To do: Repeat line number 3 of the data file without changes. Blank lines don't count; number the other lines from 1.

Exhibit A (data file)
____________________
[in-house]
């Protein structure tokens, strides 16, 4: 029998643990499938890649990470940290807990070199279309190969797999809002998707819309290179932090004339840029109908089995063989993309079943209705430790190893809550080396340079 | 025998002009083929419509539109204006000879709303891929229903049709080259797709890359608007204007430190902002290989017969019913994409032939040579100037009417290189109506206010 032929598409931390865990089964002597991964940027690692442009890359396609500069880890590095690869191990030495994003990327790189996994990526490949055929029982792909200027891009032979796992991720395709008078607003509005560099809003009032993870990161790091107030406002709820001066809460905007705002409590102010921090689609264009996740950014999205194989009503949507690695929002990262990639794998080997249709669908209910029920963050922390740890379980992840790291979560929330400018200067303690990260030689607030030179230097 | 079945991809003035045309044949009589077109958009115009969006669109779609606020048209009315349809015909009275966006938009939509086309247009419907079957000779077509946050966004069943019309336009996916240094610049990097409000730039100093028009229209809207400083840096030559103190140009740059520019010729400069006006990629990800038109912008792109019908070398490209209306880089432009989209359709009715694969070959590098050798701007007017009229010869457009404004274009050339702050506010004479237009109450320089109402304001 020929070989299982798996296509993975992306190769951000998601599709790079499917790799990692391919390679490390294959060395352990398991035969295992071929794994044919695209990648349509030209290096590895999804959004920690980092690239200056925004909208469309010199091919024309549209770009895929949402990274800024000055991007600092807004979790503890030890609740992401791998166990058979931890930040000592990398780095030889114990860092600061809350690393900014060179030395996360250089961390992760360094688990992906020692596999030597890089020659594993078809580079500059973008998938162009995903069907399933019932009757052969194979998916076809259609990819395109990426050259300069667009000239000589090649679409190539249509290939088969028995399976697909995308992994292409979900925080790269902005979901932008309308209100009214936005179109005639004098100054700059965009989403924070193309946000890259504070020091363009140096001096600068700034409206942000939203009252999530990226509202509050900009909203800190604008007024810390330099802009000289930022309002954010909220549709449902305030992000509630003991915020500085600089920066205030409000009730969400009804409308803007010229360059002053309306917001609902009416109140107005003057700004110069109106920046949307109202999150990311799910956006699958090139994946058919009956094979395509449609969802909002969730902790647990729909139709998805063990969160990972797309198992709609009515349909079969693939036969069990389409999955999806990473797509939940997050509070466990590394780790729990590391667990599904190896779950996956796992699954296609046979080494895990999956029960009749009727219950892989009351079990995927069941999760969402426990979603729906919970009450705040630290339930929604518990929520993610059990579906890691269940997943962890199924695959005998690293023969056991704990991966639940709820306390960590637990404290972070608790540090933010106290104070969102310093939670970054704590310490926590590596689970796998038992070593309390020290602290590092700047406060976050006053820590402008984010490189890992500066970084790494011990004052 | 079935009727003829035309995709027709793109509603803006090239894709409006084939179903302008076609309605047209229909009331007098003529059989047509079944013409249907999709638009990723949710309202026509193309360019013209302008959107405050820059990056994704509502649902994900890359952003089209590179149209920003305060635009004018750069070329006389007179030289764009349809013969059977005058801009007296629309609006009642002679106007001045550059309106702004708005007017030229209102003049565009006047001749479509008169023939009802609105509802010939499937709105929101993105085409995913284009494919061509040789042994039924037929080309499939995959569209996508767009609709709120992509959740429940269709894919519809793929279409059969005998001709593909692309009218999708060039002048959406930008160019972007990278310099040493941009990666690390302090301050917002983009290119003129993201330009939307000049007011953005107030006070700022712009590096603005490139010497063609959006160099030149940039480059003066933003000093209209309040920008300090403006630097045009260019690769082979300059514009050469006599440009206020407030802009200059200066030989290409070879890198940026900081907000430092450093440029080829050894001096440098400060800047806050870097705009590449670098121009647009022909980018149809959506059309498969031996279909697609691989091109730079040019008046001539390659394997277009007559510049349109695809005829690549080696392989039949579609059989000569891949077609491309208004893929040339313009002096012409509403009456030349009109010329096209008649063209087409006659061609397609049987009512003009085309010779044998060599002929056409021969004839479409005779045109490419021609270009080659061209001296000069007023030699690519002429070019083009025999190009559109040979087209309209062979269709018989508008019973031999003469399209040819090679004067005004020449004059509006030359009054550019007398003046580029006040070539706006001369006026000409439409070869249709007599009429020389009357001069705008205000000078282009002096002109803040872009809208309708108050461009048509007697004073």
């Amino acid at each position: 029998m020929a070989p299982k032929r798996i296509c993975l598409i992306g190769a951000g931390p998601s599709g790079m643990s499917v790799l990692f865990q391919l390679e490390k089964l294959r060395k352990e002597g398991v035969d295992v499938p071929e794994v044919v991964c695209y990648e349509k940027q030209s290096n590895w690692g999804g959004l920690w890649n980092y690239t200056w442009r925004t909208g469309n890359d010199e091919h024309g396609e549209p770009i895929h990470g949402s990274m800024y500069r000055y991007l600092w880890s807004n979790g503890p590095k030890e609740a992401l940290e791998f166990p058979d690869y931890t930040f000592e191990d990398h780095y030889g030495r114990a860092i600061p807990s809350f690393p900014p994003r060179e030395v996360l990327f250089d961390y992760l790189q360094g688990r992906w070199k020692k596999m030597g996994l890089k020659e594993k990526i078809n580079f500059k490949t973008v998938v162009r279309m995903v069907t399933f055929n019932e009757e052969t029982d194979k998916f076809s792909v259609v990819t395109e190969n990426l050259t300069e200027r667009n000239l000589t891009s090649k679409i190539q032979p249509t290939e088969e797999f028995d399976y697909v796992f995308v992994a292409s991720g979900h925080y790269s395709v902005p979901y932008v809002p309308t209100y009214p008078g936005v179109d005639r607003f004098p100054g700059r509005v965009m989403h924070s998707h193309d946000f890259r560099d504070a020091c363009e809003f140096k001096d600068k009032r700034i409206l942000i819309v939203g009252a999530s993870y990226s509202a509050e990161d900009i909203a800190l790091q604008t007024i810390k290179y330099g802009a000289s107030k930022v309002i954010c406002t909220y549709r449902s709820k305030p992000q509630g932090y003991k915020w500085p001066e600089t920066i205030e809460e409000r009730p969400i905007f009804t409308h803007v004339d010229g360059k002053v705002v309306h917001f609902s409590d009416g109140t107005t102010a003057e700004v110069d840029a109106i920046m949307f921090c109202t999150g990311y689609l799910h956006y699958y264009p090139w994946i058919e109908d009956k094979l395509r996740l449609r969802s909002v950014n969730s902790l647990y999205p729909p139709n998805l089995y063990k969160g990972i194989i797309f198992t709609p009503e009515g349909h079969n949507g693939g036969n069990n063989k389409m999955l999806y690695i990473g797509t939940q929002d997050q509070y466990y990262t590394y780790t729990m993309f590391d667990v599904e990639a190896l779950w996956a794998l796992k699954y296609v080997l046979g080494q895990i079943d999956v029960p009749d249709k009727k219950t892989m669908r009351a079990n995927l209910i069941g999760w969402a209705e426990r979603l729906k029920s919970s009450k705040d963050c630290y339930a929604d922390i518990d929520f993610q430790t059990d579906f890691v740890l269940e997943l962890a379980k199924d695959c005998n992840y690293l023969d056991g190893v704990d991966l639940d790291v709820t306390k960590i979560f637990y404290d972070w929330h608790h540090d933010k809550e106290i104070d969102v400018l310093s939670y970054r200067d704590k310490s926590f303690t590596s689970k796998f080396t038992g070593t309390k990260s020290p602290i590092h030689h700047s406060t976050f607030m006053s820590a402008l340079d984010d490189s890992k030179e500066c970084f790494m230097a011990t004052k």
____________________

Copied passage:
């Amino acid at each position: 029998m020929a070989p299982k032929r798996i296509c993975l598409i992306g190769a951000g931390p998601s599709g790079m643990s499917v790799l990692f865990q391919l390679e490390k089964l294959r060395k352990e002597g398991v035969d295992v499938p071929e794994v044919v991964c695209y990648e349509k940027q030209s290096n590895w690692g999804g959004l920690w890649n980092y690239t200056w442009r925004t909208g469309n890359d010199e091919h024309g396609e549209p770009i895929h990470g949402s990274m800024y500069r000055y991007l600092w880890s807004n979790g503890p590095k030890e609740a992401l940290e791998f166990p058979d690869y931890t930040f000592e191990d990398h780095y030889g030495r114990a860092i600061p807990s809350f690393p900014p994003r060179e030395v996360l990327f250089d961390y992760l790189q360094g688990r992906w070199k020692k596999m030597g996994l890089k020659e594993k990526i078809n580079f500059k490949t973008v998938v162009r279309m995903v069907t399933f055929n019932e009757e052969t029982d194979k998916f076809s792909v259609v990819t395109e190969n990426l050259t300069e200027r667009n000239l000589t891009s090649k679409i190539q032979p249509t290939e088969e797999f028995d399976y697909v796992f995308v992994a292409s991720g979900h925080y790269s395709v902005p979901y932008v809002p309308t209100y009214p008078g936005v179109d005639r607003f004098p100054g700059r509005v965009m989403h924070s998707h193309d946000f890259r560099d504070a020091c363009e809003f140096k001096d600068k009032r700034i409206l942000i819309v939203g009252a999530s993870y990226s509202a509050e990161d900009i909203a800190l790091q604008t007024i810390k290179y330099g802009a000289s107030k930022v309002i954010c406002t909220y549709r449902s709820k305030p992000q509630g932090y003991k915020w500085p001066e600089t920066i205030e809460e409000r009730p969400i905007f009804t409308h803007v004339d010229g360059k002053v705002v309306h917001f609902s409590d009416g109140t107005t102010a003057e700004v110069d840029a109106i920046m949307f921090c109202t999150g990311y689609l799910h956006y699958y264009p090139w994946i058919e109908d009956k094979l395509r996740l449609r969802s909002v950014n969730s902790l647990y999205p729909p139709n998805l089995y063990k969160g990972i194989i797309f198992t709609p009503e009515g349909h079969n949507g693939g036969n069990n063989k389409m999955l999806y690695i990473g797509t939940q929002d997050q509070y466990y990262t590394y780790t729990m993309f590391d667990v599904e990639a190896l779950w996956a794998l796992k699954y296609v080997l046979g080494q895990i079943d999956v029960p009749d249709k009727k219950t892989m669908r009351a079990n995927l209910i069941g999760w969402a209705e426990r979603l729906k029920s919970s009450k705040d963050c630290y339930a929604d922390i518990d929520f993610q430790t059990d579906f890691v740890l269940e997943l962890a379980k199924d695959c005998n992840y690293l023969d056991g190893v704990d991966l639940d790291v709820t306390k960590i979560f637990y404290d972070w929330h608790h540090d933010k809550e106290i104070d969102v400018l310093s939670y970054r200067d704590k310490s926590f303690t590596s689970k796998f080396t038992g070593t309390k990260s020290p602290i590092h030689h700047s406060t976050f607030m006053s820590a402008l340079d984010d490189s890992k030179e500066c970084f790494m230097a011990t004052k």